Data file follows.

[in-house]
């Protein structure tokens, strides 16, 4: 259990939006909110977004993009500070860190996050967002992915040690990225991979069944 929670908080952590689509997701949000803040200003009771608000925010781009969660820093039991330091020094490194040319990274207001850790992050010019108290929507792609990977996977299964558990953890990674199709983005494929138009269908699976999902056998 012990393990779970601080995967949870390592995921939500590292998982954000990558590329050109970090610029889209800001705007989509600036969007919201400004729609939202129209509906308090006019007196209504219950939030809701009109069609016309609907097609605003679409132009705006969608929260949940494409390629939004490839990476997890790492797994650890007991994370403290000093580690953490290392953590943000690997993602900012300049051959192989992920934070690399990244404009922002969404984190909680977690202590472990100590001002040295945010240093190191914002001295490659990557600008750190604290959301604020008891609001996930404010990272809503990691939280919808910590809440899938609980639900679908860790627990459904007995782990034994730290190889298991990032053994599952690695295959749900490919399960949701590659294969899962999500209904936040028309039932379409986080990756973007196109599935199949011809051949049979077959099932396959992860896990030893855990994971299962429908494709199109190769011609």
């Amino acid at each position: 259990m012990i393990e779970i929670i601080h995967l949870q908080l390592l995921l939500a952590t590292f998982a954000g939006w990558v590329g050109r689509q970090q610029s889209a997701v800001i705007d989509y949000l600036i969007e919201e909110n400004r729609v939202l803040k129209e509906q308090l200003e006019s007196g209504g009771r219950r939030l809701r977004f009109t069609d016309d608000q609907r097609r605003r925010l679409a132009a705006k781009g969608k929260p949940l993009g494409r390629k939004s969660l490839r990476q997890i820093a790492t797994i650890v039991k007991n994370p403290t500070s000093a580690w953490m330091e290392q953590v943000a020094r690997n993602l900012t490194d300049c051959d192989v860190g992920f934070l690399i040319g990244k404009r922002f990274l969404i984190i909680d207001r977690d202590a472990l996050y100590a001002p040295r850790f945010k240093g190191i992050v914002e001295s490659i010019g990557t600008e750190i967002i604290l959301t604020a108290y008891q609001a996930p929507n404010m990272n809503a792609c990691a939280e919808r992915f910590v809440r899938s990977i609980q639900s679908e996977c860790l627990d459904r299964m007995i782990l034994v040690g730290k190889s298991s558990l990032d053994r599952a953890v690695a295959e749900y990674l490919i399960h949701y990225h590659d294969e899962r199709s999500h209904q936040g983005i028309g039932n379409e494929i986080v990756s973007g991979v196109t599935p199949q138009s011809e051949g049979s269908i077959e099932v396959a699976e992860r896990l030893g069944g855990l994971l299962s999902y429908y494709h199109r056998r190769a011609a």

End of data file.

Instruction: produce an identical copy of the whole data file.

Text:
[in-house]
């Protein structure tokens, strides 16, 4: 259990939006909110977004993009500070860190996050967002992915040690990225991979069944 929670908080952590689509997701949000803040200003009771608000925010781009969660820093039991330091020094490194040319990274207001850790992050010019108290929507792609990977996977299964558990953890990674199709983005494929138009269908699976999902056998 012990393990779970601080995967949870390592995921939500590292998982954000990558590329050109970090610029889209800001705007989509600036969007919201400004729609939202129209509906308090006019007196209504219950939030809701009109069609016309609907097609605003679409132009705006969608929260949940494409390629939004490839990476997890790492797994650890007991994370403290000093580690953490290392953590943000690997993602900012300049051959192989992920934070690399990244404009922002969404984190909680977690202590472990100590001002040295945010240093190191914002001295490659990557600008750190604290959301604020008891609001996930404010990272809503990691939280919808910590809440899938609980639900679908860790627990459904007995782990034994730290190889298991990032053994599952690695295959749900490919399960949701590659294969899962999500209904936040028309039932379409986080990756973007196109599935199949011809051949049979077959099932396959992860896990030893855990994971299962429908494709199109190769011609």
């Amino acid at each position: 259990m012990i393990e779970i929670i601080h995967l949870q908080l390592l995921l939500a952590t590292f998982a954000g939006w990558v590329g050109r689509q970090q610029s889209a997701v800001i705007d989509y949000l600036i969007e919201e909110n400004r729609v939202l803040k129209e509906q308090l200003e006019s007196g209504g009771r219950r939030l809701r977004f009109t069609d016309d608000q609907r097609r605003r925010l679409a132009a705006k781009g969608k929260p949940l993009g494409r390629k939004s969660l490839r990476q997890i820093a790492t797994i650890v039991k007991n994370p403290t500070s000093a580690w953490m330091e290392q953590v943000a020094r690997n993602l900012t490194d300049c051959d192989v860190g992920f934070l690399i040319g990244k404009r922002f990274l969404i984190i909680d207001r977690d202590a472990l996050y100590a001002p040295r850790f945010k240093g190191i992050v914002e001295s490659i010019g990557t600008e750190i967002i604290l959301t604020a108290y008891q609001a996930p929507n404010m990272n809503a792609c990691a939280e919808r992915f910590v809440r899938s990977i609980q639900s679908e996977c860790l627990d459904r299964m007995i782990l034994v040690g730290k190889s298991s558990l990032d053994r599952a953890v690695a295959e749900y990674l490919i399960h949701y990225h590659d294969e899962r199709s999500h209904q936040g983005i028309g039932n379409e494929i986080v990756s973007g991979v196109t599935p199949q138009s011809e051949g049979s269908i077959e099932v396959a699976e992860r896990l030893g069944g855990l994971l299962s999902y429908y494709h199109r056998r190769a011609a």